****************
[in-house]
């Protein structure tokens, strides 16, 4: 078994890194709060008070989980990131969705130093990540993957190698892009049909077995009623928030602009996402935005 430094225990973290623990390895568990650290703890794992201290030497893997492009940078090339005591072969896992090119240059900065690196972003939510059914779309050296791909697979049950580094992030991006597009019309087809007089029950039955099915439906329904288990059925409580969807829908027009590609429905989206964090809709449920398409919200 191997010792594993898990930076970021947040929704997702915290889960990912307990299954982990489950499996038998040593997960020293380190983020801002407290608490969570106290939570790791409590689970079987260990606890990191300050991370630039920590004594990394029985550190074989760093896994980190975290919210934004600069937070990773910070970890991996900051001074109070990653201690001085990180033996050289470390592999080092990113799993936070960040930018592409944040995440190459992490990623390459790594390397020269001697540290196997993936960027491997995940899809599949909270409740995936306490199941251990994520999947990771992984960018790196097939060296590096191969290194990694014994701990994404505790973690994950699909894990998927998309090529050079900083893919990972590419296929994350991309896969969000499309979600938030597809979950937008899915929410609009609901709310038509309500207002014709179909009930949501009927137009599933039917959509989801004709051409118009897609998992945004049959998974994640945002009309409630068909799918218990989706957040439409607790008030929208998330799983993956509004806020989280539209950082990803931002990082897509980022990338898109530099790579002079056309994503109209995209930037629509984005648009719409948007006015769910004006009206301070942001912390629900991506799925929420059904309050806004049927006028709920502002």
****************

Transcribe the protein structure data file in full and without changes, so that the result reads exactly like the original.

[in-house]
């Protein structure tokens, strides 16, 4: 078994890194709060008070989980990131969705130093990540993957190698892009049909077995009623928030602009996402935005 430094225990973290623990390895568990650290703890794992201290030497893997492009940078090339005591072969896992090119240059900065690196972003939510059914779309050296791909697979049950580094992030991006597009019309087809007089029950039955099915439906329904288990059925409580969807829908027009590609429905989206964090809709449920398409919200 191997010792594993898990930076970021947040929704997702915290889960990912307990299954982990489950499996038998040593997960020293380190983020801002407290608490969570106290939570790791409590689970079987260990606890990191300050991370630039920590004594990394029985550190074989760093896994980190975290919210934004600069937070990773910070970890991996900051001074109070990653201690001085990180033996050289470390592999080092990113799993936070960040930018592409944040995440190459992490990623390459790594390397020269001697540290196997993936960027491997995940899809599949909270409740995936306490199941251990994520999947990771992984960018790196097939060296590096191969290194990694014994701990994404505790973690994950699909894990998927998309090529050079900083893919990972590419296929994350991309896969969000499309979600938030597809979950937008899915929410609009609901709310038509309500207002014709179909009930949501009927137009599933039917959509989801004709051409118009897609998992945004049959998974994640945002009309409630068909799918218990989706957040439409607790008030929208998330799983993956509004806020989280539209950082990803931002990082897509980022990338898109530099790579002079056309994503109209995209930037629509984005648009719409948007006015769910004006009206301070942001912390629900991506799925929420059904309050806004049927006028709920502002």